Slated for release by Blank Slate Press on September 26, 2017, you can preorder a copy of The Language of Trees by Steve Wiegenstein at your local bookstore.

Read more fiction book reviews at Centered on Books.

FTC Disclaimer: This book was given to me in return for a fair and honest review of the text.

‘Girl in the Blue Coat’ by Monica Hesse

girl-in-the-blue-coat-hesse.jpgGirl in the Blue Coat by Monica Hesse is a novel steeped in history, passion, and emotion. A coming of age book that tells the story of the main character, seventeen-year-old Hanneke’s experiences in Amsterdam during World War II. Hanneke is an angry citizen of Amsterdam during the German occupation in 1943, angered not only by the Germans’ presence, but mostly because her boyfriend died during the war and she feels responsible. Now, Hanneke works in dealings on the black market, delivering goods like coffee, chocolate, and cigarettes to her fellow citizens.

At the beginning of the novel, Hanneke is completing a routine drop off at Mrs. Janssen’s house, a woman Hanneke knows well and whose son and husband have also died at the hands of the Germans. When Mrs. Janssen invites Hanneke to stay for real coffee and pastries though, Hanneke is suspicious of what more Mrs. Janssen might want from her. After reluctantly agreeing to join the old woman, Hanneke begins to relax and wonders if perhaps Mrs. Janssen is merely lonely. And she is, though not exactly for the reasons Hanneke was thinking.

Mrs. Janssen reveals to Hanneke that she was hiding a young Jewish girl in her house, a girl she not only feels responsible for because the girl’s whole family is dead, but a girl she has also come to love as a daughter. Though Hanneke has never worked in dealing with contraband people, she decides to help Mrs. Janssen almost as a way to please Bas, her dead boyfriend. She knows he would help Mrs. Janssen if he were alive, so in an attempt to regain the trust she thinks Bas has lost in her, she decides that hunting for this girl is the right choice.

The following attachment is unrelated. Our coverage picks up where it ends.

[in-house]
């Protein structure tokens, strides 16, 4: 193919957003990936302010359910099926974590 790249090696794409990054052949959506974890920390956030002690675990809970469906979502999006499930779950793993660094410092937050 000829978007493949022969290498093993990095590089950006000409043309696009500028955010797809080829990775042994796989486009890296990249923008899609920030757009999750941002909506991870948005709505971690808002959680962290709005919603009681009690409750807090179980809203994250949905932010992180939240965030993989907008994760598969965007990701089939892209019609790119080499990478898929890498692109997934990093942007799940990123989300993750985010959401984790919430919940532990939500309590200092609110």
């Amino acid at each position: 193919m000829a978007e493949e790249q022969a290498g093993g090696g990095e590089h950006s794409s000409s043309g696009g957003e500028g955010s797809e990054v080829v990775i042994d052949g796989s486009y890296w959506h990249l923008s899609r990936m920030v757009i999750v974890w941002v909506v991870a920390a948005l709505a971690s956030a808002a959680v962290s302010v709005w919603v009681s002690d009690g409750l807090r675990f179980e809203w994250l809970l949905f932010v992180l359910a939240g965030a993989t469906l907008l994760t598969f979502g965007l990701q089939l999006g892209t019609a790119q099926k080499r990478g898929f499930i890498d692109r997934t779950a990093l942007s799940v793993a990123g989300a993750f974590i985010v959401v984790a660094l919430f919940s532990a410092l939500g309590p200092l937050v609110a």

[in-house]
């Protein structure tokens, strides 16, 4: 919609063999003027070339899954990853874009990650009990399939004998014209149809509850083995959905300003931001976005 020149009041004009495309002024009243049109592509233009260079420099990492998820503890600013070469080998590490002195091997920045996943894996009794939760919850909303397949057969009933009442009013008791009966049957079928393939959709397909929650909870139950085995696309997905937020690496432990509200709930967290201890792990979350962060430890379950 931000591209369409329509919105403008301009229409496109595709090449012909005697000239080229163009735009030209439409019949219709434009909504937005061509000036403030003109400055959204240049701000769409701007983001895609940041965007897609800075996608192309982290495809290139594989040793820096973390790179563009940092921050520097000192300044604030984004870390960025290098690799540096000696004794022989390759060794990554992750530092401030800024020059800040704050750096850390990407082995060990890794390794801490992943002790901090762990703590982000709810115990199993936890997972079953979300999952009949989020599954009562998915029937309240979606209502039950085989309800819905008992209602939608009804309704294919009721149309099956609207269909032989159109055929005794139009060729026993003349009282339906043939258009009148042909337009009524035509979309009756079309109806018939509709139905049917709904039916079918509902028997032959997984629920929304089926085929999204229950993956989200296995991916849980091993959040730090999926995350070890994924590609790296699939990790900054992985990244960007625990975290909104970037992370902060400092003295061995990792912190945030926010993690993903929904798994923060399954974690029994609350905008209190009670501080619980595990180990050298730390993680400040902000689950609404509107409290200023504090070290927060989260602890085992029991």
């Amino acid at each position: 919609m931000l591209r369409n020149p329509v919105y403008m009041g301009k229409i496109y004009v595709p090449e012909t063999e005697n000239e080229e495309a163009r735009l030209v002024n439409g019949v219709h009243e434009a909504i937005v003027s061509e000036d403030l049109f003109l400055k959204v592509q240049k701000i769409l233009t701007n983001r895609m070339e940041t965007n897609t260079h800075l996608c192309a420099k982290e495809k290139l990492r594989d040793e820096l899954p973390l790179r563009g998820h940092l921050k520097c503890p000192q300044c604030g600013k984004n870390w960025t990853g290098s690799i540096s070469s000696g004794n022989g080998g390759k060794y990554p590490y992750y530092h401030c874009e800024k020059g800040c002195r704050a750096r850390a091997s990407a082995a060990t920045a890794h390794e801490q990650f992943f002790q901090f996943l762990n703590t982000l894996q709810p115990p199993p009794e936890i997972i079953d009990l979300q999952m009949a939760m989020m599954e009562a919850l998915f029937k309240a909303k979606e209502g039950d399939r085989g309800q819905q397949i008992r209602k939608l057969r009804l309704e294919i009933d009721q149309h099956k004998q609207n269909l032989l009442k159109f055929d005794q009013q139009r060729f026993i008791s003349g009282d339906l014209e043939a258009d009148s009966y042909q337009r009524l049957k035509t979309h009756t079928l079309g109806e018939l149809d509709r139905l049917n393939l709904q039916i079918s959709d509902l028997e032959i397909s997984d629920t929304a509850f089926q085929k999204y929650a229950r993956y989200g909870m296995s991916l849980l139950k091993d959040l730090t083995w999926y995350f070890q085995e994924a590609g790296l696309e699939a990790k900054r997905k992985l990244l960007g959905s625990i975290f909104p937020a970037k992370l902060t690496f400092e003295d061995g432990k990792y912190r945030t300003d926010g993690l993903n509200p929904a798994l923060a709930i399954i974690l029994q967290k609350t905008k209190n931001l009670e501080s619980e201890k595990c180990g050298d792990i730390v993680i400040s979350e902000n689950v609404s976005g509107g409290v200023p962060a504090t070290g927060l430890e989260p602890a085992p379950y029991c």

Along the twisting roads of mystery leading up and down Girl in the Blue Coat, Hanneke finds much more than and not at all what she was ever looking for. She finds unsuspecting friendships, passion for a cause, and more than one reason to keep living her life.

Though marketed as a young adult novel, Girl in the Blue Coat is an exhilarating and powerful read for any aged booklover.

The paperback version of Girl in the Blue Coat by Monica Hesse was published by Little Brown and Company in April of 2017. You can purchase a copy of the novel at your local bookstore.

Read more historical fiction book reviews at Centered on Books.

FTC Disclaimer: This book was given to me in return for a fair and honest review of the text.